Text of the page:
Victory’s preemptive strike and declaratory judgment complaint seeks to gain a hometown advantage, asking a federal court in Montana to declare that Victory Energize’s trade dress does not constitute unfair competition or violate any federal, state, or common law. It also asks for an award of costs and attorneys fees, labeling Monster a “trademark bully” for alleging likelihood of confusion claims that Victory asserts have “no legal or factual basis,” while dredging up some unflattering history pinning Monster as the poster-child for so-called prior “trademark bullying” conduct:

“Because of what is perceived as an overly aggressive stance on protecting its trademark rights beyond their actual scope of protection, [Monster], and its predecessor, Hansen Beverage Company, have been accused of being a “trademark bully” in the media and in law review articles. See, e.g., Leah Chan Grinvald, Shaming Trademark Bullies, 2011 Wis. L. Rev. 625 (using Monster Energy as the example of a trademark bully in the very first paragraph); Sara M. Andrzejewski, Leave Little Guys Alone!: Protecting Small Businesses from Overly Litigious Corporations and Trademark Infringement Suits, 19 J. Intell. Prop. L. 117, Fall 2011.”

“In part, [Monster’s] conduct (via its predecessor-in-interest, Hansen Beverage Company, which was perceived as a trademark bully led to Senator Patrick Leahy seeking Congressional funding to study trademark bullying. See, Ex. C: Rob Petershack, Trademark Bullies to be Studied, WTN News, Oct. 10, 2010; see also. Trademark Technical and Conforming Amendment Act of 2012; S. 2968, 111 Cong. (2d sess. 2010) (Pub. L. No. 111-146).”

What matters in this case, however, will be the allegations relevant to the facts of this dispute, not others’ opinions about prior Monster conduct unrelated to Victory Energize. Given the likely fame of the iconic Monster trade dress (although Monster gets an F for not seeking any federally registered trade dress protection, only one of its registrations even claims rights in the color green), the directly competitive nature of the products, and the close similarity of at least the visual impressions of the above logos, I’m having a hard time getting all jacked up about a “trademark bullying” claim here.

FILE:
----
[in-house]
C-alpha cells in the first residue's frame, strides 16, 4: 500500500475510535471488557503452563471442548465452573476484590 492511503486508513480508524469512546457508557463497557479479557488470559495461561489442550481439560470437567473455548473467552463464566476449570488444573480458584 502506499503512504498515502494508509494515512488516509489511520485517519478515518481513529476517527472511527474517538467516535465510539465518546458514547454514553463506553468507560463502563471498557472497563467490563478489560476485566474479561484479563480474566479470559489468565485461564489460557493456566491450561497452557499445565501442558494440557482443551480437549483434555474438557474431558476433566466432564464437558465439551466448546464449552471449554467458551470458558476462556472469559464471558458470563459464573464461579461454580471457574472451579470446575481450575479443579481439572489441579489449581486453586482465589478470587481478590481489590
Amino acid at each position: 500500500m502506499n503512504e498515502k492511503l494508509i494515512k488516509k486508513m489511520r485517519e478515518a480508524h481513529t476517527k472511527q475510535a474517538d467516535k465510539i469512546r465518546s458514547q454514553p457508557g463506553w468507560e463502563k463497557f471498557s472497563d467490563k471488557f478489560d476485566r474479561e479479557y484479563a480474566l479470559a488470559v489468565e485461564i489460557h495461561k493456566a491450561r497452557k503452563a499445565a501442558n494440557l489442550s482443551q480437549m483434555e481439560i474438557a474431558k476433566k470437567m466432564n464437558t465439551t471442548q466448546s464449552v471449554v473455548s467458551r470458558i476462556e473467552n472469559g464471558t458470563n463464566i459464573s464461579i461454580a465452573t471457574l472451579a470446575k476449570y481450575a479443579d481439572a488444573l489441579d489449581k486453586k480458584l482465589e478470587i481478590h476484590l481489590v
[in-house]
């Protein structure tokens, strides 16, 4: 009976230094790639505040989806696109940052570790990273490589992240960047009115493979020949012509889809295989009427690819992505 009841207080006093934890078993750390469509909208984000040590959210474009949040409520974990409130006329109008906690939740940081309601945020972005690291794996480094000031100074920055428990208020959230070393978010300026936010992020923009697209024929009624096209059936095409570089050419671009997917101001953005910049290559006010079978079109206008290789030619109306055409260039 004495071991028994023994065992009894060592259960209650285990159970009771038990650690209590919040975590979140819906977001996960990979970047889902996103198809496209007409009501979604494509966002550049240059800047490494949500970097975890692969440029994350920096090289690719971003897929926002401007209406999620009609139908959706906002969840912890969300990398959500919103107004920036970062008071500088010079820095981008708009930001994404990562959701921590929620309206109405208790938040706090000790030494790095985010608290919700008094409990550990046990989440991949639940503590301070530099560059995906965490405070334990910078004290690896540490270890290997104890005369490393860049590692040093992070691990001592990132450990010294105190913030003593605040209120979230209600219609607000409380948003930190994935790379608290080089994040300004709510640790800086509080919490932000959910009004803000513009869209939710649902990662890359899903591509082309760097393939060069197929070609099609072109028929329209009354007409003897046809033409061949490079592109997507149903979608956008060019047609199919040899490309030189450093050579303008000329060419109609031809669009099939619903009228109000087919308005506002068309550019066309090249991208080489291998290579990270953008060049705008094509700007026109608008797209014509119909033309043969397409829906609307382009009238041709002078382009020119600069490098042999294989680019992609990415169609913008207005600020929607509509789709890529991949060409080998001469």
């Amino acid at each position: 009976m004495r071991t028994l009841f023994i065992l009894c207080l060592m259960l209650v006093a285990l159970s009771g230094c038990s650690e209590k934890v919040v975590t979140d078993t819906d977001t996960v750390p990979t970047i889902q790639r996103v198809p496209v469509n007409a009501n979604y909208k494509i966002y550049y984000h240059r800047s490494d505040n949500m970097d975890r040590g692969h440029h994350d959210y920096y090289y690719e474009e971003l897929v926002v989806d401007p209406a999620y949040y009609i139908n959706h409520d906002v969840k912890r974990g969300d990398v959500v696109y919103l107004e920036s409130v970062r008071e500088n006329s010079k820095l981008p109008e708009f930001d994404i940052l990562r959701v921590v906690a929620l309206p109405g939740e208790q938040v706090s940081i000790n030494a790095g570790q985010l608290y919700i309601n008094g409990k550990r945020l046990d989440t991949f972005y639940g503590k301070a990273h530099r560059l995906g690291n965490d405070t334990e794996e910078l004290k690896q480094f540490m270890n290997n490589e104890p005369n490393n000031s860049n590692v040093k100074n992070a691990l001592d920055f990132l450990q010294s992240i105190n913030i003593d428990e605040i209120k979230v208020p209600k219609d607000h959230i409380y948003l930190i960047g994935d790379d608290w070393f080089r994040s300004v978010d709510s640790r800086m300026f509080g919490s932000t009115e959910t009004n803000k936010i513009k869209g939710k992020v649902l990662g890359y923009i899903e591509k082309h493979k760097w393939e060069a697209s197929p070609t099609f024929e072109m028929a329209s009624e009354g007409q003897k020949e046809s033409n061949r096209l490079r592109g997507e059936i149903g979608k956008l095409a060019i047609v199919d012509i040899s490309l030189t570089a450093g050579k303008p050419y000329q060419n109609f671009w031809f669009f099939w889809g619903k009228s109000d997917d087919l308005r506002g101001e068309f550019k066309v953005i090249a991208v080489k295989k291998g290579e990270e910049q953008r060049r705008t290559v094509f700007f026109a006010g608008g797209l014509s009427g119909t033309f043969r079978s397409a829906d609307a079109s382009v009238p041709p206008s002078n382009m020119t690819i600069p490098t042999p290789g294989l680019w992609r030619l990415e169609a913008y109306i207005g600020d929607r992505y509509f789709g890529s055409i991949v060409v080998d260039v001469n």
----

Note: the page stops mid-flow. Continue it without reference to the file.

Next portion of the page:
Amazon product reviews seem to suggest that consumers are able to differentiate the different energy drink brands, but that doesn’t refute the possibility that survey evidence could establish that consumers assume a connection with Monster and Victory — perhaps Victory is Monster’s lower cost version? Will discovery end up showing that Victory mimicked the elements of Monster’s trade dress to gain commercial traction and the media attention it has obtained through the filing of this lawsuit? Seriously, should Victory be surprised that Monster actually came knocking?

After all, the visual appearance of these competing logos is pretty similar. Are there differences? Yes, but the similarities will be weighed more heavily, and the price point of these products and their condition of purchase, probably puts them in the category of impulse purchases (which are more likely to result in confusion).

And, what about a dilution claim, where no likelihood of confusion is required for Monster to prevail? Monster must have a heavy dose of brand equity bottled up in the visual impression of its iconic green/white/black aluminum cans. Victory’s declaratory judgment complaint is silent on the question of dilution of a famous mark. Perhaps because Monster didn’t discuss in its opening cease and desist letter, but I suspect that if Monster answers it will not only counterclaim for trade dress infringement, but also take the position that its trade dress comprising a black background, with a green stylized single letter, and white stylized brand name above the word ENERGY in the color green is famous and diluted by the Victory trade dress for competing goods.

Depending on how Monster crafted its cease and desist letter, it might also decide to bring its own action in California and ask the Montana action to be dismissed as anticipatory — basically start a fight over where the fight will be decided. Query whether doing so, however, will play into Victory’s argument that Monster is Goliath, picking on David, simply because it doesn’t like cheaper competition (Victory’s energy drinks are positioned as low cost, only 99 cents per can). Time will tell, so stay tuned.

The complaint is pretty bare bones, but it appears to place too much emphasis on the fact that the USPTO issued this stylized trademark registration:

The problem for Victory, of course, is that the mark it registered claims no color as part of the mark, so the color similarities are invisible to the USPTO. So, this may be perhaps yet one more example of why registration decisions from the USPTO should not control or bind federal judges in infringement or dilution litigation.

Although it is clear that Monster knew about this filing and did nothing to oppose it, can you blame Monster, given the absence of a color claim?

What Monster might be blamed for is waiting too long to object, as Monster clearly knew about Victory’s application more than two years ago, and Victory claims to have been in the marketplace since at least as early as January 1, 2012, more than two years ago. What I’d want to know is when Monster first became aware of the Victory trade dress shown above in green/white/black aluminum cans (USPTO specimen was filed in November of 2012, so was Monster watching the progress of this application?).

Marketing types, would you expect the Victory trade dress to pass scrutiny of the legal team? Are you surprised that Monster Energy cares? Does that make it a trademark bully?